Successful organisations revolve around trust. The more you trust your colleagues the less you worry about them:
- You spend less effort checking up
- You spend less time looking for alternatives
- You spend less money on lawyers and contracts
As trust rises, business becomes faster, smoother and cheaper. Frictional costs disappear. As Steven Covey would say, business moves at the “speed of trust”.
Trust is a big deal.
So what is trust?
No 2 by 2 model will really ever define trust, but hell, here is one anyway, put forward by Peter Scholtes:
Trust is based on two factors:
- Aptitude: The extent to which I think you are capable
- Benevolence: The extent to which I think you have my best interests at heart
I am affectionate towards my daughters, they care about me, but they are hopeless. I wouldn’t trust them to make me a cup of tea, let alone wire a plug.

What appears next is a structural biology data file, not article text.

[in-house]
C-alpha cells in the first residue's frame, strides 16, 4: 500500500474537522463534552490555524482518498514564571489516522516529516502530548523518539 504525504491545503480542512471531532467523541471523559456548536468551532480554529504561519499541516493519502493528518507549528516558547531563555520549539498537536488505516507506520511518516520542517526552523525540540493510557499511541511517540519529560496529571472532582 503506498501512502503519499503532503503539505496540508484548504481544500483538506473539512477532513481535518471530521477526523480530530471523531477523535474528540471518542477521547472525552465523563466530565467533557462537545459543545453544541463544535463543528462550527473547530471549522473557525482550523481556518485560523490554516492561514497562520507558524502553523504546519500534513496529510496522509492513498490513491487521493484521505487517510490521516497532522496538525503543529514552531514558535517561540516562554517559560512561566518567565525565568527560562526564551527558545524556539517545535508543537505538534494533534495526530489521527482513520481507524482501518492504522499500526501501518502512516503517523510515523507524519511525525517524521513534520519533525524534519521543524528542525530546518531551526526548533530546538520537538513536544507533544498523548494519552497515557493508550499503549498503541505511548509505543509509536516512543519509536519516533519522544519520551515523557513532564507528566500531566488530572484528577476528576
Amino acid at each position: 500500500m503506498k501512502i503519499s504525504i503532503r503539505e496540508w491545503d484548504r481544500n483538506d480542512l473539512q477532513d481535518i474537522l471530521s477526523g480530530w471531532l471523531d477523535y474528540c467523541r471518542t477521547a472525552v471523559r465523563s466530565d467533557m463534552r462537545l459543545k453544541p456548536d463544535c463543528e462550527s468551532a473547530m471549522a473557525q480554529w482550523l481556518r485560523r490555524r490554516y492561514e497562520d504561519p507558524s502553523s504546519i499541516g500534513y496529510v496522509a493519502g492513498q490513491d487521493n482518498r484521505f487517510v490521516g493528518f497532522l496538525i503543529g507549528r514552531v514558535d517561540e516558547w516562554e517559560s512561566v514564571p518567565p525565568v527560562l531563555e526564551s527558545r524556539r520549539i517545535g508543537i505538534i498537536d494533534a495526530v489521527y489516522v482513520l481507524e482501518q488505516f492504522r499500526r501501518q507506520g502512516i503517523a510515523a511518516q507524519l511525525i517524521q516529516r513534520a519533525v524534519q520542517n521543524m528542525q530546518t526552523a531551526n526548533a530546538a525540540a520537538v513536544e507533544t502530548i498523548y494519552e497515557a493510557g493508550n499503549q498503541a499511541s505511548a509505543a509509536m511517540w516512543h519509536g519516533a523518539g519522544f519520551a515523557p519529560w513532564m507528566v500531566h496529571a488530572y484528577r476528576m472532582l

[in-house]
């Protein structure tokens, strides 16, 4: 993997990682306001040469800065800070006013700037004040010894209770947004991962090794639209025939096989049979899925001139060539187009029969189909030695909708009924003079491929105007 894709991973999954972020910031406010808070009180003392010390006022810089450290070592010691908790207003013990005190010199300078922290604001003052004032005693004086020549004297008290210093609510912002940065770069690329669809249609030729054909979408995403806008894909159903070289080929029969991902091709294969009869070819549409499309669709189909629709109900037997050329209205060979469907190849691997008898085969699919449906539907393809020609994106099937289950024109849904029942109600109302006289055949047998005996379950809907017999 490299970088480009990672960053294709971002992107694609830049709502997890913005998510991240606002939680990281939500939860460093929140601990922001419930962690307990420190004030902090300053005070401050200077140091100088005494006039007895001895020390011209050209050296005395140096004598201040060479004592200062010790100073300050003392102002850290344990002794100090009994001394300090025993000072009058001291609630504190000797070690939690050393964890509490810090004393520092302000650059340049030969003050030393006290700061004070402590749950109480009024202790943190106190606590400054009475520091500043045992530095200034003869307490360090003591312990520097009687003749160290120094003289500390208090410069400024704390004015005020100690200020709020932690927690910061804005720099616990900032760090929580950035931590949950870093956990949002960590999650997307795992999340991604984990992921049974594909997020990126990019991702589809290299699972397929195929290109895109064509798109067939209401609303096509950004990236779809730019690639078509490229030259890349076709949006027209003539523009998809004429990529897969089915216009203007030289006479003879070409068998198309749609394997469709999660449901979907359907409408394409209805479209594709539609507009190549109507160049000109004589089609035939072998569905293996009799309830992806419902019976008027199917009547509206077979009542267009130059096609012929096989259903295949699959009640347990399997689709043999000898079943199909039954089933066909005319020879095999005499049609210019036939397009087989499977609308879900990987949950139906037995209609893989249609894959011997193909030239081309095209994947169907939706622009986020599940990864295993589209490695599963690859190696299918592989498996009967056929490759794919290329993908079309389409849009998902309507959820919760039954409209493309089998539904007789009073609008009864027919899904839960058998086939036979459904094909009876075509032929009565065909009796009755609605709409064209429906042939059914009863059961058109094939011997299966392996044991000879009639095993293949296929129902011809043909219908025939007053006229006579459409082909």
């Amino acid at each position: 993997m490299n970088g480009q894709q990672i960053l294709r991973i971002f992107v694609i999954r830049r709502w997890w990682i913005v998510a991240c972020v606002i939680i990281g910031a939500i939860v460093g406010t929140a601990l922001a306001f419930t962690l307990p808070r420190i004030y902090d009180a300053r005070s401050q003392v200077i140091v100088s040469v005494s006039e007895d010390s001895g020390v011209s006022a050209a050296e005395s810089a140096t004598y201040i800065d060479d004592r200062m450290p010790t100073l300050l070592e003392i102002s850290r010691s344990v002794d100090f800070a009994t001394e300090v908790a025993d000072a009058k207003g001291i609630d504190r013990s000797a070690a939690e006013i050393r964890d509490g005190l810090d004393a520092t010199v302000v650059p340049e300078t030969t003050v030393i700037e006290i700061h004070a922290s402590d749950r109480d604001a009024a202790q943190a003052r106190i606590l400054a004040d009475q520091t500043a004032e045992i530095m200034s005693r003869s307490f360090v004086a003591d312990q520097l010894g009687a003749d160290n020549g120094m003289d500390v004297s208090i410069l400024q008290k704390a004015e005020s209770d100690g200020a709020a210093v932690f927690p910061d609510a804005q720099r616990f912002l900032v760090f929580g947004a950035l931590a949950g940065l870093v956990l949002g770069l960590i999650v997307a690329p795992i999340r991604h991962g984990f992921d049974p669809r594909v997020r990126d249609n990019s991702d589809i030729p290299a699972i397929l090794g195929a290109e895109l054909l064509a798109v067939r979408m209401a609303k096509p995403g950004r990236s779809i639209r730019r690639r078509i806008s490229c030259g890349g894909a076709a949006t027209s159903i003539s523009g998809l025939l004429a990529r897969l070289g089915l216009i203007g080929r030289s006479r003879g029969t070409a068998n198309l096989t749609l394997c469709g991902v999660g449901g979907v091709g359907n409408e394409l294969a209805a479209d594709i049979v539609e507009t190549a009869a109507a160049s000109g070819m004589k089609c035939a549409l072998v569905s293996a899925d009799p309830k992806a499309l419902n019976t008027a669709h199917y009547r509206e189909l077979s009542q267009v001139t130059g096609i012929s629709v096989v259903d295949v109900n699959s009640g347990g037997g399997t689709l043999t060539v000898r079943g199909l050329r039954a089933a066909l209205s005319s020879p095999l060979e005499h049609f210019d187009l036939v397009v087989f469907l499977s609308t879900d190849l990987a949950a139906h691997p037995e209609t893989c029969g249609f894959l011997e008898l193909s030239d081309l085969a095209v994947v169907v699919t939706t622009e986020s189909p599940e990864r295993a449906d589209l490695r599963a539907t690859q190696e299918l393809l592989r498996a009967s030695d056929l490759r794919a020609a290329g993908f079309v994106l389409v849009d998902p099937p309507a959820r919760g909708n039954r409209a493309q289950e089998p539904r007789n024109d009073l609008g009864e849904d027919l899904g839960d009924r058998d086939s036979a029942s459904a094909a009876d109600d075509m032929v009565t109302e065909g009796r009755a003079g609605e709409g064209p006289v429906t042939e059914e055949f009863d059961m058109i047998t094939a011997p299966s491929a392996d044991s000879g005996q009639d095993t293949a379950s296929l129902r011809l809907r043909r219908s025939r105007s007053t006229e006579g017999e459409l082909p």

I respect the Prime Minister, he is a clever man, though he taxes me enough to fund the Houses of Parliament’s wine cellar. I certainly don’t trust him.
There aren’t really many people I truly trust. Which is a shame, because at best lack of trust is expensive and at worst… well I’m sure you’ve been there.
So how do you and I build trust?
If you believe the model then it is really simple:
- Show competence; do what you said you were going to do when you were going to do it.
- Be benevolent, show that you care, go further than you really needed to go.
The strange thing is that more often than not you have to give trust before you can receive it. All of which makes me wonder; how many people truly trust me?
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